Good Losers

Jan. 2, 2012, Posted by Jeff.Kimber

Good Losers

“Show me a good loser and I’ll show you a loser,” is a quote often applied to poker players to show that coming second should never be good enough and if you lose graciously it means you’re getting used to it and it doesn’t hurt enough.  The quote originated from American football Hall of Fame coach Vince Lombardi, but its application to poker is the accepted wisdom that nice guys always come last.

In the early days of the World Poker Tour they used to run a tournament called the Bad Boys of Poker, glorifying the behaviour of the likes of Tony G, Mike the Mouth and of course the Poker Brat himself, Phil Helmuth, as they chastised players for the way they played the game and generally behaved with an attitude.  As with almost everything in poker though, the times they are a changing, and again you can blame or thank (depending on your point of view) online poker for the proliferation of nice guys and people who lose with a smile on their face in a gentlemanly way – just not as broad a smile as they reserve for their victories, of which there are many.

Jake Cody is arguably the best player in British poker, completing the Triple Crown of WSOP, WPT and EPT titles in Vegas this year, and tearing up the domestic scene towards the end of 2011, with top three finishes in both the GUKPT Grand Final and the DTD Monte Carlo.  I first came across Jake three years ago in the GUKPT event in Blackpool, which I later found out was one of his first big live events – big to a guy used to playing £20 pub games, not to a guy who played $25,000 heads-up comps!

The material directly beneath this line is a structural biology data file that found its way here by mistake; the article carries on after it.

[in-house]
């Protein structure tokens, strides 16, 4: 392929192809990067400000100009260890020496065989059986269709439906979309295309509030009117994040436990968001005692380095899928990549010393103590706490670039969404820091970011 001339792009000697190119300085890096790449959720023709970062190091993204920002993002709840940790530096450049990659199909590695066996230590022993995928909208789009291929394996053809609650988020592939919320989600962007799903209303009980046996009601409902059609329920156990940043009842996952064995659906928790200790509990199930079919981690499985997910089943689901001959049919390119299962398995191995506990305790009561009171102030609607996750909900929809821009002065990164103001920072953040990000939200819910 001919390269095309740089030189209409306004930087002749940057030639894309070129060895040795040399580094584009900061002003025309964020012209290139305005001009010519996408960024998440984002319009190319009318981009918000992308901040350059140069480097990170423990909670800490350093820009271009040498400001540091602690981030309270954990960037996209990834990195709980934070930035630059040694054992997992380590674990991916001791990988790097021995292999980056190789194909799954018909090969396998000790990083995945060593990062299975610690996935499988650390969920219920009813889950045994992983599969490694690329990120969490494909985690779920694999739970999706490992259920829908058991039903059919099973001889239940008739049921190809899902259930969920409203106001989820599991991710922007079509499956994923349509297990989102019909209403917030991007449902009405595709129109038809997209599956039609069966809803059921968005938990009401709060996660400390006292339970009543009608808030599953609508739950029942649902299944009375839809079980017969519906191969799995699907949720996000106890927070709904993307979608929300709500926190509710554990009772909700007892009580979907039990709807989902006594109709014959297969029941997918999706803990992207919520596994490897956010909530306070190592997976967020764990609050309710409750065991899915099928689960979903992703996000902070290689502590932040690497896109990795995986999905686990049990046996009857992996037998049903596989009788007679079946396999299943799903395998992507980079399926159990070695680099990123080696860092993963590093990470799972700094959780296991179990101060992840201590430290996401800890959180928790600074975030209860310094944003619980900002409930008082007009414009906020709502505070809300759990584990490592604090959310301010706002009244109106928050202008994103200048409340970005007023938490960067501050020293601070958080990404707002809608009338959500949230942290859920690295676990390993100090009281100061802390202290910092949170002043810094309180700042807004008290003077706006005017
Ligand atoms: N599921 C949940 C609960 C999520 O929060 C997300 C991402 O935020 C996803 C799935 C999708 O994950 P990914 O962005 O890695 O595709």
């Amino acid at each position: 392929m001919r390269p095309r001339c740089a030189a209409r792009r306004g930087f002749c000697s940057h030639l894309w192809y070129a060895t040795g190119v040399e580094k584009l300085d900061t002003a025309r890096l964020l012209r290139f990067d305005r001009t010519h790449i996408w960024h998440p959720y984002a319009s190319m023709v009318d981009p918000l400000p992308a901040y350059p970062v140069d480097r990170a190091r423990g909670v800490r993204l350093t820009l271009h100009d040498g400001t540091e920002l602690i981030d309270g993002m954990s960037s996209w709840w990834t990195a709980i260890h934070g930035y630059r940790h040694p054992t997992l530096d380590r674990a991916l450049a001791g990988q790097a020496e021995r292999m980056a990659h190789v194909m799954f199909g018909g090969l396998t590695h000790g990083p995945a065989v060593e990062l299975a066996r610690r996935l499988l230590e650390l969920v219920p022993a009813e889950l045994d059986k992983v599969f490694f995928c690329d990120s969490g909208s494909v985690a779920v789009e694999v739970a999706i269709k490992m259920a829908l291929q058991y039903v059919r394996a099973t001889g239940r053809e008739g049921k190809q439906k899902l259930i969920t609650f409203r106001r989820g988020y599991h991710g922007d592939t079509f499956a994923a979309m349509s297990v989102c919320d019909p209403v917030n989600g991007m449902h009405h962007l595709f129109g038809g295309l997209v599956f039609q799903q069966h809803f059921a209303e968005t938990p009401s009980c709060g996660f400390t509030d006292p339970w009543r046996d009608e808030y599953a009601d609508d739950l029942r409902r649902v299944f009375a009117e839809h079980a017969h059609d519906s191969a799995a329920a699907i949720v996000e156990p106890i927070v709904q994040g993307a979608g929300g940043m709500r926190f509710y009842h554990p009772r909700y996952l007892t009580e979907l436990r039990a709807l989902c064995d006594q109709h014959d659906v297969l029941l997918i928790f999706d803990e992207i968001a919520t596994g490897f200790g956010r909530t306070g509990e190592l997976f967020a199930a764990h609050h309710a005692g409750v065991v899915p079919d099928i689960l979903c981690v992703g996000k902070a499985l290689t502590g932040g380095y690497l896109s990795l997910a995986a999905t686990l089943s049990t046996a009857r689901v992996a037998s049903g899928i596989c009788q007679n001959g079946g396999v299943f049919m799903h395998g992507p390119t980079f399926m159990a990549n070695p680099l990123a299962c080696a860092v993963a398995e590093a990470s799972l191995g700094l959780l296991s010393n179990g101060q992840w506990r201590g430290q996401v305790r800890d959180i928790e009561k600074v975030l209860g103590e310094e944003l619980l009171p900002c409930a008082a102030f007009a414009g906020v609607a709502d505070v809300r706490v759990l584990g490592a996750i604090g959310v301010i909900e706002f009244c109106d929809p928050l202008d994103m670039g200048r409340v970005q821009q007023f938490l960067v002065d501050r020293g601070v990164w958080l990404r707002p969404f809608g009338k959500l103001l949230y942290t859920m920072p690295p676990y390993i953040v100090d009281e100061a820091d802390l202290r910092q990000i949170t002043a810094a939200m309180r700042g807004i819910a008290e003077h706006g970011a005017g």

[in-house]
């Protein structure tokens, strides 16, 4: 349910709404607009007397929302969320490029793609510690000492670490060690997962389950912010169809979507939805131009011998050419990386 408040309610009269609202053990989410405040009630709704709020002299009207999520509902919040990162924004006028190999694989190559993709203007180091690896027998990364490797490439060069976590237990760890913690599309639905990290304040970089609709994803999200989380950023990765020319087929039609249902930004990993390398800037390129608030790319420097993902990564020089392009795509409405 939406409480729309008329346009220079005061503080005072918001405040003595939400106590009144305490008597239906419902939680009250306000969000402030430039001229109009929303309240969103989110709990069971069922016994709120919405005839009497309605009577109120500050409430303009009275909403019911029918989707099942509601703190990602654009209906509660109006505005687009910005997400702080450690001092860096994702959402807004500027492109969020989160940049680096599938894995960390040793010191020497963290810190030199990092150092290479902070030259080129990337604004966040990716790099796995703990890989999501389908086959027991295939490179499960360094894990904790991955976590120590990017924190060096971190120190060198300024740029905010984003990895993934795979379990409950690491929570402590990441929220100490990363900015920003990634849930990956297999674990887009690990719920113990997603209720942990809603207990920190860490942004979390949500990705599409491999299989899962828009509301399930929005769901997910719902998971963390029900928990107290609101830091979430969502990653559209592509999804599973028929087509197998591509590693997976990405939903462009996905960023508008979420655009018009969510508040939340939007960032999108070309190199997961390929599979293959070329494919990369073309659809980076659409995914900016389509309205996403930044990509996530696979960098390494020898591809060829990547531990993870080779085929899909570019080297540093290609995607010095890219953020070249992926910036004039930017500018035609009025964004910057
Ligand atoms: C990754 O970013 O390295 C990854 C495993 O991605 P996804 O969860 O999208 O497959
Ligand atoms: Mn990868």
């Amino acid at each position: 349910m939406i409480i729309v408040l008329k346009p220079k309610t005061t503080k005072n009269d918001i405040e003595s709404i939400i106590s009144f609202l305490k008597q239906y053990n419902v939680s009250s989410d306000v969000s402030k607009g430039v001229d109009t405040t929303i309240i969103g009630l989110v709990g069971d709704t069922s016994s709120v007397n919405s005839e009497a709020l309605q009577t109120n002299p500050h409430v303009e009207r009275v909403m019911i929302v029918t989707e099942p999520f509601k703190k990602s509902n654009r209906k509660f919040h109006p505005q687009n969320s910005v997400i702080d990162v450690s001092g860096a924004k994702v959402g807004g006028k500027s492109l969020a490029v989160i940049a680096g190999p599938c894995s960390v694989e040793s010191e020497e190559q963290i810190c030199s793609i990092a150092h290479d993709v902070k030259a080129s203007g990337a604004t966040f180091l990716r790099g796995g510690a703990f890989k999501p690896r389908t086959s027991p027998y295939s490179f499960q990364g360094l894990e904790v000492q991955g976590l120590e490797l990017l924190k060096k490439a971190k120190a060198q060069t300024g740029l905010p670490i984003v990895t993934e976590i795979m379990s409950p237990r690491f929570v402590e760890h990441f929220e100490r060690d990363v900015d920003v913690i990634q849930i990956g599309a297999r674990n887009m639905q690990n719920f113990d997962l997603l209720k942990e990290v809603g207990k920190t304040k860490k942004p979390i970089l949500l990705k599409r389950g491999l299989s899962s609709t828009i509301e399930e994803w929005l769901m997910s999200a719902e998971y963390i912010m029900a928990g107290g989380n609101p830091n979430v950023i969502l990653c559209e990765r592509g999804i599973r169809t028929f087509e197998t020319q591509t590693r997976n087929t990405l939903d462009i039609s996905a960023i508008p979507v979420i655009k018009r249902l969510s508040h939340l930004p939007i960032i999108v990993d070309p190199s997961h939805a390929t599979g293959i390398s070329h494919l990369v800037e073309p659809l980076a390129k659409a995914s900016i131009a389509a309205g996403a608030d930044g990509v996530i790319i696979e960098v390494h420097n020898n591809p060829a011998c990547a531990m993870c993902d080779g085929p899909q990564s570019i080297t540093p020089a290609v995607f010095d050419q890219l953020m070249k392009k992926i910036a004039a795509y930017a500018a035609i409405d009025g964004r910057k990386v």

After half an hour with him three to my right, watching him raise and reraise every bet going and not being able to get in the game myself, I asked one of the younger, online guys who I knew at the time who this kid was.  He told me he’d just won an FTOPS (remember them?) a couple of weeks earlier and was a super aggro online guy who was trying his hand at live poker, but basically he never has anything.  Armed with my scouting report, I decide I’m going to take on this kid at the right time and put him in his place.  A few hands later, I got my chance. Jake raised in the cut-off on my big blind. Instantly I thought I’m going to three-bet him here with anything and when he folds I’ll give him the ‘not on my watch son’ look so he knows if he wants to bully he can leave me out.  I looked at my cards and I had AQ, more than enough for a three-bet anyway, so ahead I went. After a moment’s thought, Jake four-bet me, which I’d half expected. With no hand I’d have had to summon up all my inner flair to stick the lot in with air, but with AQ I thought there’s no way I don’t have the best hand.

“All-in,” I said.

“Call,” he snapped.

Despite being involved in 80% of pots so far that day, the one time I play back against him, he has a pair of kings.  Maybe that should be the first story of how good Jake Cody runs, after all, we all know how golden he is right?  Well, no. I spiked an ace and crippled him, completely misread the situation and got completely owned by a kid who’d hardly played a live game before.

I was embarrassed to have got lucky having been outplayed, and when he said ‘nice hand,’ I half thought it was with sarcasm as I glanced over to say thanks.    But no, he meant it. He knew better than I did at that time that it was a cooler. He knew that I’d done nothing wrong even if I felt like I’d mugged him. He’d played enough online tournaments to know that it’s just ‘standard’ if the aggro guy finally has a hand when you find enough to play back at him, and I’d been unlucky to get into that situation before sucking out.